Short Tutorial on Lip Sync Errors
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Abstract


This tutorial provides an overview of the causes of lip sync (audio to video synchronization) errors and their correction and cure. Examples of some of the more common sources of errors are given and correction methods using the Pixel AD3000 and AD3100 series audio synchronizers (tracking audio delays) are outlined.

Prepared by:
J. Carl Cooper
Mirko Vojnovic
Chris Smith
March 27, 2002 (updated August 12, 2004)

The sources and solution

One industry magazine reporter commented: “... how come some stations don't bother to correct the audio/video delay inequality? Sometimes when I watch Headline News I think I've somehow had my sound discriminator captured by a different channel's audio carrier. Hello? Anybody home? Compensating audio delay devices do exist. Honest!" (1).

While compensating delays exist, the cure is not as easy as simply putting an audio delay in the audio feed to the transmitter.

The causes of audio to video synchronization errors in video systems, commonly known as lip sync errors, are usually quite subtle. These errors are often the result of buildup of video delays at several locations, without provision for compensating audio delay. The problem is now so pervasive that it receives attention from virtually every segment of the TV industry.

Obviously the advertisers do not want to have their commercials aired with bad lip sync. Many are now monitoring for lip sync problems and asking for “free make-ups”, when they find them. Bad lip sync is also a big concern to newscasters, reporters, politicians and others who are trying to convey a message of trust and sincerity to their audience. Without proper lip sync these people can be perceived by the viewers as less interesting, more unpleasant, less influential, and less successful than if the same person were viewed with proper lip sync (2).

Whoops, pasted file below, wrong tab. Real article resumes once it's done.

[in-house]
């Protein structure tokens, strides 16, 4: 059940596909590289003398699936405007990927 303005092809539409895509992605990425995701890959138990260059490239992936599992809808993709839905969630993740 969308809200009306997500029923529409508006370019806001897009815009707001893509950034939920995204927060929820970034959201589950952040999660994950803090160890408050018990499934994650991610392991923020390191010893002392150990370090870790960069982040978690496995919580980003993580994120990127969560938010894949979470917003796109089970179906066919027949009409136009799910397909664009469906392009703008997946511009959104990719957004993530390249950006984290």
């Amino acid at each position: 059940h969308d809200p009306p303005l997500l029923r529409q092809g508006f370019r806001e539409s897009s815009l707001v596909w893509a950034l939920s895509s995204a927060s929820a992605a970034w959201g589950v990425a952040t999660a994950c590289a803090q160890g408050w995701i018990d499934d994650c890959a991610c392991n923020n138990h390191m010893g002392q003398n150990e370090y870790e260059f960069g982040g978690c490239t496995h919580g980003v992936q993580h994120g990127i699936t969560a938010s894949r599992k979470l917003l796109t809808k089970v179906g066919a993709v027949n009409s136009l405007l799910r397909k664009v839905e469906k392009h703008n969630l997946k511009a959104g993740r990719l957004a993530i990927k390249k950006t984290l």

It is important to recognize that for even a simple system, video delays of several frames can occur. These video delays result in audio usually being advanced relative to video. Lately, as in case of some serial audio (eg. Dolby Digital) decoders, audio can actually be delayed in respect to video, which further complicates the problem.

Part of the mismatch actually occurs in the television camera due to delays in the CCD sensors, and part in the television signal production environment. Various video signal processing devices such as frame synchronizers, DVEs, A-D and D-A converters are typical video delay sources. It is important to note that many of these delays can instantly change video delay by throwing away or repeating frames of video to avoid video memory overflow. Jumps can also occur when the operating mode of these devices change.

A frequent problem with video delays takes place in MPEG encoding and decoding (as well as for other video delays) is the introduction of large quick video delay changes in the video. These delay changes are caused by instant changes in complexity and motion in the video image, and are often seen on network feeds. A typical system video delay chart for individual video delay components and the total delay is shown below.



Note that the error ranges from approximately 2.5 to 8.5 frames, with instant jumps of more than 3 frames at some instances.

From time to time, standards committees in various countries have addressed the problem of audio to video timing errors, and have set standards or guidelines for the maximum allowable amounts of these errors. For the most part, these standards or guidelines are in agreement that lip sync errors start to become noticeable if the audio leads the video by 25 ms to 35 ms, or if the audio lags the video by 80 ms to 90 ms. The smaller limit on advanced audio tends to support the theory that advanced audio is more annoying because it is an unnatural condition.

In June 2003, the Advanced Television Systems Committee (ATSC) issued a finding on this topic (3). The ATSC finding states:

“One of the overarching goals of the DTV broadcasting system is to deliver audio and video in proper synchronization to the viewer.”

The finding continues:

“... at the inputs to the DTV encoding devices…the sound program should never lead the video program by more than 15 milliseconds, and should never lag the video program by more than 45 milliseconds.”

And:

“Pending [a finding on tolerances for system design], designers should strive for zero differential offset throughout the system.”

In 1993, The International Telecommunication Union (ITU) was apparently thinking along the same lines. In its Draft New Recommendation [DOC. 11/59] (4) the ITU reported that errors of +20 ms (audio advanced) and -40 ms (audio delayed) were "detectable" and errors of +40 and -160 ms were "subjectively annoying". The draft recommendation suggested that an overall tolerance (for production, presentation, distribution and transmission) of +20 ms to –40 ms was appropriate.